Thursday, July 9, 2009

A Theory of Lists

On the Anti- Blog, Beck Hansen interviews Tom Waits. As part of the conversation, they talk about lists. Since the pressure to list comes from all sides and in various forms, I found this interesting:

BH: I get asked to write "Best of" lists occasionally. An emphasis on ranking things. Having a hierarchy and having it be written in granite, written in stone.

TW: It's economic. So you can charge more.

BH: Yeah, it must be. But maybe it's just a need to have some order that's been established, and that everybody has been notified. I don't know.

TW: There's too much of everything.

BH: Maybe it's a millennial thing. It started around the millennium. "What are the best movies? What are the best songs?"

TW: Well, then there's the pressure of feeling that you need to have what has been already rated the best. A lot of people are afraid to explore their own peculiar taste for fear - that it would be uncool. Just like when you're a teenager you don't want to be caught with the wrong sports shirt, the wrong socks.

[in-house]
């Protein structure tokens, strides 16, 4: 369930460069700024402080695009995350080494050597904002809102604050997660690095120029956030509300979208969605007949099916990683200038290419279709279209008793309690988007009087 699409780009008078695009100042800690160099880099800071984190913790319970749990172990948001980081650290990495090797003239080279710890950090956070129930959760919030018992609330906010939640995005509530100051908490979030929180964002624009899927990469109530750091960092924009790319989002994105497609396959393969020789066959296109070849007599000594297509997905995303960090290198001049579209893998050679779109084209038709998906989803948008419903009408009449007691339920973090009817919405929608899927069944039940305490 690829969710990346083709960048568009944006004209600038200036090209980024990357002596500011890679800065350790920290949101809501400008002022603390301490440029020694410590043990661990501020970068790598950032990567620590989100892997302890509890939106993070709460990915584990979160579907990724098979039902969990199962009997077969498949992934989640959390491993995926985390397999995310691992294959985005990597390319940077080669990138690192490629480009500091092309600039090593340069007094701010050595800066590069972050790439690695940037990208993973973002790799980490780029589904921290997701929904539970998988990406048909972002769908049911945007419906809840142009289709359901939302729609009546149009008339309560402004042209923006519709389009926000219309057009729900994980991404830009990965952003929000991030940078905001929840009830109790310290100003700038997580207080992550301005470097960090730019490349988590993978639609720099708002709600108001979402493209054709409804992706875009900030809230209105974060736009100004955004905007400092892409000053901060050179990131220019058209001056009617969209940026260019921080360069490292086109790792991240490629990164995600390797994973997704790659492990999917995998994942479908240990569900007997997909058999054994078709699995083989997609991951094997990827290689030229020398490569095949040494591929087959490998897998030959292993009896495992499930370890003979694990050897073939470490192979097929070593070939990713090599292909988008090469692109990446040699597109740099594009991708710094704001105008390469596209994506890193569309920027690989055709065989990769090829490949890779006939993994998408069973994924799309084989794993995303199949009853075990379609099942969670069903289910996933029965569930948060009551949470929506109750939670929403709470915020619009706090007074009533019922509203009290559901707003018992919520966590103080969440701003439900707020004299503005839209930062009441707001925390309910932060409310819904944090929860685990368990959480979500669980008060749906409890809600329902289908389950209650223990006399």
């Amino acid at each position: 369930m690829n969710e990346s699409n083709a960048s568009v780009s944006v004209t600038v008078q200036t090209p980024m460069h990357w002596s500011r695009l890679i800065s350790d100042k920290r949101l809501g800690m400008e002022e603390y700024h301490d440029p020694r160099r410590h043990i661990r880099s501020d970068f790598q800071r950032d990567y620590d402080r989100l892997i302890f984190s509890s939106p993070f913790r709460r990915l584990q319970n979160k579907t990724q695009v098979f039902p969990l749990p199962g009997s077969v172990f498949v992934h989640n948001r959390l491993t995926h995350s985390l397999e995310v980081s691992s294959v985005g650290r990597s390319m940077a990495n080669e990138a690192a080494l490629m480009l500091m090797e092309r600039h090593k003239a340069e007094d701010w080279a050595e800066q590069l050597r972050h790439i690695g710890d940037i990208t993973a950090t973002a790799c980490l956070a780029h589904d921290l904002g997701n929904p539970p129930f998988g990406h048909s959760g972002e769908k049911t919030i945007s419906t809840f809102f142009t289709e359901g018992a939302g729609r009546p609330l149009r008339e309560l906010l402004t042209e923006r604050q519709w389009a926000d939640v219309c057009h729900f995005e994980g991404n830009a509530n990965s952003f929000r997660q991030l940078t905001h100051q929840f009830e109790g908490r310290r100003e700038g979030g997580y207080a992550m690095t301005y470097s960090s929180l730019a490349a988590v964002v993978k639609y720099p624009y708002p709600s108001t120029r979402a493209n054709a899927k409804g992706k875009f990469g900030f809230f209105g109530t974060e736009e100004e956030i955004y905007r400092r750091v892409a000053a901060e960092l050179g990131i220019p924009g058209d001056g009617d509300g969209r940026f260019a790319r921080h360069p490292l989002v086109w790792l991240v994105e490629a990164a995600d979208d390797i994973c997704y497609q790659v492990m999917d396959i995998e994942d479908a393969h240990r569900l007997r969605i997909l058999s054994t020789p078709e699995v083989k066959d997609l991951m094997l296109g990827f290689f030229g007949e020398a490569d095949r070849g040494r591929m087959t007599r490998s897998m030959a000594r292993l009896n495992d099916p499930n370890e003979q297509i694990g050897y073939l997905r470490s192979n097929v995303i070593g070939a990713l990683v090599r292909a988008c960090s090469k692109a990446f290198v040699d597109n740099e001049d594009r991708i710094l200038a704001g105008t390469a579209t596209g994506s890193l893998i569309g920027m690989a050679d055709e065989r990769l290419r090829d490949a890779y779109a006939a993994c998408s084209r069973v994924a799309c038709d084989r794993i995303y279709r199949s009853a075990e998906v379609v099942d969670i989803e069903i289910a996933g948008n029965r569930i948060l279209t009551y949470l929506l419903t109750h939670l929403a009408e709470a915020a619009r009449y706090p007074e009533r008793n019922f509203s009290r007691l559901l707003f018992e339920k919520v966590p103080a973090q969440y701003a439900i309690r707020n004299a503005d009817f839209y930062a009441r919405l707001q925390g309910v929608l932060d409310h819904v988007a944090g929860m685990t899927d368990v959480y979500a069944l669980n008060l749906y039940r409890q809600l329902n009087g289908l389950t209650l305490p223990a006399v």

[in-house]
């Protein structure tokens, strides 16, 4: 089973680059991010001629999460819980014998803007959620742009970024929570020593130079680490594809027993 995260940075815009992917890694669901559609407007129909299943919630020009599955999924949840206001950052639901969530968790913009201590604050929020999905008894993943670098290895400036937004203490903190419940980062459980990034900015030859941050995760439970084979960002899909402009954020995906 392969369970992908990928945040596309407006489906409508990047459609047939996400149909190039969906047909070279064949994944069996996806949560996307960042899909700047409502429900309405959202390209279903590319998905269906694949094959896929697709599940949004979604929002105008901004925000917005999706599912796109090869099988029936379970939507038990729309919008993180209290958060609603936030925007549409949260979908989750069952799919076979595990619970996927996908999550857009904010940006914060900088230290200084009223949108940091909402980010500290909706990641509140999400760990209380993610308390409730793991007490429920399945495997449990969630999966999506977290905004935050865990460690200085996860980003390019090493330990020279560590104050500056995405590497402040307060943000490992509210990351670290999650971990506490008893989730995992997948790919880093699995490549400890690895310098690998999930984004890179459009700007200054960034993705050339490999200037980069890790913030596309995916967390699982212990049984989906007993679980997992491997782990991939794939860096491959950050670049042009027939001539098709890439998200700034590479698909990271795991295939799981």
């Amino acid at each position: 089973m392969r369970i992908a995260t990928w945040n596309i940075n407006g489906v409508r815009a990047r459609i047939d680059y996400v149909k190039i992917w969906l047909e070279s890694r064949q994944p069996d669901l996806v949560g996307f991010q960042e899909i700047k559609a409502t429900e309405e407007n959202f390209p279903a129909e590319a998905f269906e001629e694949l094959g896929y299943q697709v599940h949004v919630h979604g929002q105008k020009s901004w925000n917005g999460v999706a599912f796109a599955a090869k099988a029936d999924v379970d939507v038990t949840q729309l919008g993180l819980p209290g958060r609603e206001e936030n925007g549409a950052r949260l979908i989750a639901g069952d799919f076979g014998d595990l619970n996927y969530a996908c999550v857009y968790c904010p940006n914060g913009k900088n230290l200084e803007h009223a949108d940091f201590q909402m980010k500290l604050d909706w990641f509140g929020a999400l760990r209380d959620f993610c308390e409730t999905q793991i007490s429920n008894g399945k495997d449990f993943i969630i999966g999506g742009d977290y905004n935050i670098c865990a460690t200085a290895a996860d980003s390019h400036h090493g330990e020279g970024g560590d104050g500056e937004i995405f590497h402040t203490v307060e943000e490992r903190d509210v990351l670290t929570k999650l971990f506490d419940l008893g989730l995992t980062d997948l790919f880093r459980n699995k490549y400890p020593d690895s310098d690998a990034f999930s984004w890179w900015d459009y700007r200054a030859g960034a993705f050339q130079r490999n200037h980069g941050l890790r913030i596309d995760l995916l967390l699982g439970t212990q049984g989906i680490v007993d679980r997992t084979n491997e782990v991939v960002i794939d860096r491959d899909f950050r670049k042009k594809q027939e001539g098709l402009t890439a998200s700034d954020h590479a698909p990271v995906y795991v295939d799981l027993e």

BH: I think there's a bit of that. Certain things haven't made it to the "List," so then they go into the category of guilty pleasure or something.

TW: My theory is that the innovators are the ones that open the door to things, and then behind them there's a huge crowd and they are trampled by the crowd behind them. And then you have to peel the innovators off the ground like in the movie, The Mask. Like a Colorform.

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